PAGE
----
Center for American Progress

It’s Easy Being Green: Seven Tips for Smart Gardening
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It’s Easy Being Green: Seven Tips for Smart Gardening

These seven suggestions can help make gardening easier while conserving resources such as water.

Parsley, shown above, is one of many herbs you can grow in your own backyard. Cultivating your own herbs allows you to produce only what you need. (AP/Dean Fosdick)
Parsley, shown above, is one of many herbs you can grow in your own backyard. Cultivating your own herbs allows you to produce only what you need. (AP/Dean Fosdick)

Read more articles from the “It’s Easy Being Green” series

You can add value and beauty to your home by maintaining a garden, but you may end up wasting time and money if you aren’t careful. Try these seven tips for keeping a garden that’s manageable and uses resources wisely.

Plant only what you can maintain. Overplanting will give you a headache and squander water, money, and other resources. To avoid this problem plant only what you can realistically maintain and look for plants that thrive on neglect if you aren’t around much to take care of them. If you are new to gardening, start small and work your way up. You can always add more, but getting rid of existing plants is both wasteful and frustrating.

Also, be sure to check the appropriate time to add new plantings to your garden. Adding plants out of season can require you to use harmful fertilizers and unnecessary amounts of water to keep them alive that you wouldn’t need if they were planted in season.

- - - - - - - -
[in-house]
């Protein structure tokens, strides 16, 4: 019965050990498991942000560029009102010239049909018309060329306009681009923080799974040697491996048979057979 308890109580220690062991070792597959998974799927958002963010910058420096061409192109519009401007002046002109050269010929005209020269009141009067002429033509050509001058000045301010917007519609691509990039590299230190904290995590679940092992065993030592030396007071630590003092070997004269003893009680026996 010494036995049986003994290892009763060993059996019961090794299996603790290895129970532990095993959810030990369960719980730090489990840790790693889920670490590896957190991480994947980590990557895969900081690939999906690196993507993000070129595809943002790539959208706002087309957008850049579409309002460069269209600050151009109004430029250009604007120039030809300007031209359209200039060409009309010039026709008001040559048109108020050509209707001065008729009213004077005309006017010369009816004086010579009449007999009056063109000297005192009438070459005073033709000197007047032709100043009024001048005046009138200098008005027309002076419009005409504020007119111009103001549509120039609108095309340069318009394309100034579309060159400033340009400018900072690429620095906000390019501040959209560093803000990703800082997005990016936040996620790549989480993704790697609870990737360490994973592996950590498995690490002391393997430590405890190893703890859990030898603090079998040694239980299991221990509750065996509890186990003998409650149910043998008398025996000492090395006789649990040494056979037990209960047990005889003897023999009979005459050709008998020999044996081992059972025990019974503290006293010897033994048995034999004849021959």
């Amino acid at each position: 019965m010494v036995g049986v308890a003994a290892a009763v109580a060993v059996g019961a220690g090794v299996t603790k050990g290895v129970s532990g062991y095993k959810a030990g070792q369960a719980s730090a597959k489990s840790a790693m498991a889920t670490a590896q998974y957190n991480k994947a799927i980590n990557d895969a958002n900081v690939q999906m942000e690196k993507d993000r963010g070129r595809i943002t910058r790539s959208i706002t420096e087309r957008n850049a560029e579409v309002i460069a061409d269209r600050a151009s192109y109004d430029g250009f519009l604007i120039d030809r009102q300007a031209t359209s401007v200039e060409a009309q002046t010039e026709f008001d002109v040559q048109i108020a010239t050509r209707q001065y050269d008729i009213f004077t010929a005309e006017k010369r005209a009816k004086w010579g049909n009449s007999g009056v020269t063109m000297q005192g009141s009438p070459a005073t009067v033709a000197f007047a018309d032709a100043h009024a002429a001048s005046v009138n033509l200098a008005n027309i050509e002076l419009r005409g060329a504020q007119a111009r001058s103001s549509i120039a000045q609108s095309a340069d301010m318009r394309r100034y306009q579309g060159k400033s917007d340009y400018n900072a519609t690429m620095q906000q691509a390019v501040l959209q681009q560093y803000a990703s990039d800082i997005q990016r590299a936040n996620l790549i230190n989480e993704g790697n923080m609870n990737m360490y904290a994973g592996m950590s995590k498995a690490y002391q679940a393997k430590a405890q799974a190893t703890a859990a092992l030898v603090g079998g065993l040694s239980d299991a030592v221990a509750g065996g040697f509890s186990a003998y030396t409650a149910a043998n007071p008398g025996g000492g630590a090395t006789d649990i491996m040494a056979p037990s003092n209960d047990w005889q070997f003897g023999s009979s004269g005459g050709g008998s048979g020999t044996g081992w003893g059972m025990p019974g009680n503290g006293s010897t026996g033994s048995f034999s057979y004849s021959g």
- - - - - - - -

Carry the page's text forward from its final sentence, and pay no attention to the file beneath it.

Compost your waste. Composting prevents yard trimmings, food scraps, and other household waste from entering landfills and reduces the need for watering by improving your soil’s water retention. It also enriches soil fertility and improves texture. You can use compost in garden beds, under shrubs, or as a potting soil for outdoor plants. Starting your own heap is easy and maintenance is minimal. For more information on what you should add to your compost, take our quiz.

Ditch the pesticides and chemical fertilizers. Pesticides and fertilizers can pollute ground water and turn your fruits and vegetables toxic. Mulch and compost are natural alternatives that aren’t pollutants—and compost is free if made from kitchen scraps. You can also make your own mulch from grass clippings and other yard waste.

Water smarter. Water in the mornings or at night and not during the day because the afternoon’s intense sunlight will cause water to evaporate. It is also important to water the soil instead of your plants’ leaves to keep your plants’ roots hydrated and prevent fungal disease.

Avoid annuals. Most annual flowers, such as petunias or impatiens, have shallower root systems than perennials. Deep root systems allow plants to tap into water deep within the soil and survive with infrequent watering after they are established.

Stick with native and indigenous plants. Exotic plants typically need more water than native varieties. Avoid rapidly growing plants with soft or fleshy trunks—they usually need large amounts of water. Most seeds and plants are labeled to indicate which regions they grow best in, and these guides can be helpful when determining what to plant.

Start an herb garden. Planting herbs can be the most economical decision you make with your garden, and they can save you trips to the grocery store. When you buy herbs from the store or produce market, the quantities available are often much larger than you need. Growing them at home allows you to harvest only what you’ll use, and they are easy to cultivate and maintain.

Read more articles from the “It’s Easy Being Green” series

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